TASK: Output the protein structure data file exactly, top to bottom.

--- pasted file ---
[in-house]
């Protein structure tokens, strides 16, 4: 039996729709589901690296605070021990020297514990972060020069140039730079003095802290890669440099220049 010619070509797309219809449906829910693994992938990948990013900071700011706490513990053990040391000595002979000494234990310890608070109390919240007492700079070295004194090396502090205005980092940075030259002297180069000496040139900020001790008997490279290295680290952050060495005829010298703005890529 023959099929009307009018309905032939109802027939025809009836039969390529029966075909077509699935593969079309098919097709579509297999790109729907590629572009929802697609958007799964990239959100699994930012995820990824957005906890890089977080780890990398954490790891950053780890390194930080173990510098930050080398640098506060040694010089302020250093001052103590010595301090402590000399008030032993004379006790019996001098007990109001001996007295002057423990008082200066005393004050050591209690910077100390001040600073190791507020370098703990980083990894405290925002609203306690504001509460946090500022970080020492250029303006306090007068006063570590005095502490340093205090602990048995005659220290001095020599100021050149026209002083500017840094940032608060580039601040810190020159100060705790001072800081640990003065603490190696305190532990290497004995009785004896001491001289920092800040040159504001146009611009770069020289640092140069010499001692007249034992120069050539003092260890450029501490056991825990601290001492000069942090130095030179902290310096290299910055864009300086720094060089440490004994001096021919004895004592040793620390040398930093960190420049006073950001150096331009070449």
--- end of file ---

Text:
[in-house]
């Protein structure tokens, strides 16, 4: 039996729709589901690296605070021990020297514990972060020069140039730079003095802290890669440099220049 010619070509797309219809449906829910693994992938990948990013900071700011706490513990053990040391000595002979000494234990310890608070109390919240007492700079070295004194090396502090205005980092940075030259002297180069000496040139900020001790008997490279290295680290952050060495005829010298703005890529 023959099929009307009018309905032939109802027939025809009836039969390529029966075909077509699935593969079309098919097709579509297999790109729907590629572009929802697609958007799964990239959100699994930012995820990824957005906890890089977080780890990398954490790891950053780890390194930080173990510098930050080398640098506060040694010089302020250093001052103590010595301090402590000399008030032993004379006790019996001098007990109001001996007295002057423990008082200066005393004050050591209690910077100390001040600073190791507020370098703990980083990894405290925002609203306690504001509460946090500022970080020492250029303006306090007068006063570590005095502490340093205090602990048995005659220290001095020599100021050149026209002083500017840094940032608060580039601040810190020159100060705790001072800081640990003065603490190696305190532990290497004995009785004896001491001289920092800040040159504001146009611009770069020289640092140069010499001692007249034992120069050539003092260890450029501490056991825990601290001492000069942090130095030179902290310096290299910055864009300086720094060089440490004994001096021919004895004592040793620390040398930093960190420049006073950001150096331009070449």